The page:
J&K floods a grim reminder of increasing climate change impact in India: CSE

September 15, 2014

Climate models predict that India will be hit more and more by extreme rainfall events

New Delhi, September 10, 2014: As Jammu and Kashmir continues to reel under its worst floods in 60 years, which have stranded over 6 lakh people and killed about 200, the attention is slowly veering towards the reasons and causes behind this unprecedented natural disaster. An analysis by Centre for Science and Environment (CSE) suggests that this could very well be another manifestation of an extreme weather event – induced by a changing climate.

“The Kashmir floods are a grim reminder that climate change is now hitting India harder. In the last 10 years, several extreme rainfall events have rocked the country, and this is the latest calamity in that series,” said Chandra Bhushan, CSE deputy director general and the head of its climate change team.

CSE researchers have compiled a list of such extreme events – these include the Mumbai floods of 2005, the Leh cloudburst of 2010 and the Uttarakhand floods of 2013. In each of these disasters, thousands have died and the economic losses incurred have run into thousands of crores of rupees.   

As was the case with some of the previous extreme rainfall events, the scale of disaster in J&K has been exacerbated by unplanned development – especially on the riverbanks. In the last 100 years, more than 50 per cent of the lakes, ponds and wetlands of Srinagar have been encroached upon for constructing buildings and roads. The banks of the Jhelum river have been taken over in a similar manner, vastly reducing the river’s drainage capacity. Naturally, these areas have suffered the most.    

The tragedy in J&K, says Chandra Bhushan, is that the state has not been prepared to handle such extreme rainfall events. In fact, J&K does not have a flood forecasting system. Its disaster management system is also rudimentary.

The climate connect

Heavy and very heavy rainfall events in India has increased over the past 50-60 years. A study done by B. N. Goswami of Indian Institute of Tropical Meteorology, Pune, shows that between 1950 and 2000, the incidence of heavy rainfall events (> 100 mm/day) and very heavy events (>150 mm/day) have increased and moderate events (5-100 mm/day) have decreased.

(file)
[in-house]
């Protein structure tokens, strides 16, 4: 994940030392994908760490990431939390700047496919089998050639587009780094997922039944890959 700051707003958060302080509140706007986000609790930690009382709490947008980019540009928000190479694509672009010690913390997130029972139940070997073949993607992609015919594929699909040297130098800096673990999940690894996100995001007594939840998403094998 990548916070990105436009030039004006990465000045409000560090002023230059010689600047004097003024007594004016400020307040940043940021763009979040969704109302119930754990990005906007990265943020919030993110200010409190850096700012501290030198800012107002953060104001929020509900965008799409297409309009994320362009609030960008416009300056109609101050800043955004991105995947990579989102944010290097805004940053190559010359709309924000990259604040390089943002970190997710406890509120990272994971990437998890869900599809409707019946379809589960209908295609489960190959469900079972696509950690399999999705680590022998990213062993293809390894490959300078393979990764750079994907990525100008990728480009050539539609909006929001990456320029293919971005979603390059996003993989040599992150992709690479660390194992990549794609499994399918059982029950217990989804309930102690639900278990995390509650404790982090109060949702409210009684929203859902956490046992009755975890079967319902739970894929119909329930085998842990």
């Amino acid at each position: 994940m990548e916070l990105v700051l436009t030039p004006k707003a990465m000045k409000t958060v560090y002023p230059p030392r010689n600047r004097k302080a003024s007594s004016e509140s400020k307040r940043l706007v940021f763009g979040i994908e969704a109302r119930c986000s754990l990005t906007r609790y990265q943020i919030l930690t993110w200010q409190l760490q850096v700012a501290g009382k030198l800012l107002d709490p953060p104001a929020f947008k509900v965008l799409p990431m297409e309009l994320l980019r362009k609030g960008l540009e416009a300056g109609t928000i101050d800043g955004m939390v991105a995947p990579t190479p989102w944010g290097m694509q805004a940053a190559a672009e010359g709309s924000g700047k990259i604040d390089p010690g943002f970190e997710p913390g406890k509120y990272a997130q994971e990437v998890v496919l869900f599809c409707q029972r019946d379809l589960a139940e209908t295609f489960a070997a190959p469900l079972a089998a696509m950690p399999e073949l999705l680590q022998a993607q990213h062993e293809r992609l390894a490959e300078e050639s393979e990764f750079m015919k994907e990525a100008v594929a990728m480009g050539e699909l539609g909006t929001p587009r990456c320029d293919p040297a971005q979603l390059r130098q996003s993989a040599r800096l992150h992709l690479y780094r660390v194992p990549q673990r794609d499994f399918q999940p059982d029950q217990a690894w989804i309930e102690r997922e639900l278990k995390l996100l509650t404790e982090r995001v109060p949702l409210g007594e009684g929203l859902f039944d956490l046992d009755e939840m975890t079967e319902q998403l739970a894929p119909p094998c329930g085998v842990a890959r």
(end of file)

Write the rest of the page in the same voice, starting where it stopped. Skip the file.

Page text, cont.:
Most climate models also predict that India will be hit more and more by extreme rainfall events as the world continues to warm in the coming decades.

According to the latest analysis by the Working Group II of the IPCC Assessment Report (AR5), floods and droughts are likely to increase in India. India will get more rainfall but in lesser number of rainy days. Increase in extreme precipitation during monsoons is also predicted.

The IPCC’s 2011 Special Report on Managing the Risks of Extreme Events and Disasters to Advance Climate Change Adaptation – abbreviated as the SREX report – presents projections for the period 2071-2100. It points to increasing incidents of more frequent and intense heavy precipitation over most regions.

What, then, should India do? Sunita Narain, director general of CSE, says: To begin with, the Indian government must discard its ostrich-like policy and get out of its denial mode. We will have to see the linkages between climate change and the events such as those unfolding in J&K. We will have to accept that climate change is going to affect us more and more in the future. We will, therefore, have to start preparing to adapt to the changing climate.”  

India should start internalising   climate change adaptation in all developmental policies and programme. From building of cities infrastructure to agriculture and from water supply to energy infrastructure, we will have make changes to incorporate climate change impacts, says Narain. 

Chandra Bhushan adds: “India will also have to proactively work with other countries to reduce emissions to control the warming of the planet. Most studies show that India is one of the most vulnerable countries. A warmer planet will affect India severely – and its poor would be the worst impacted.”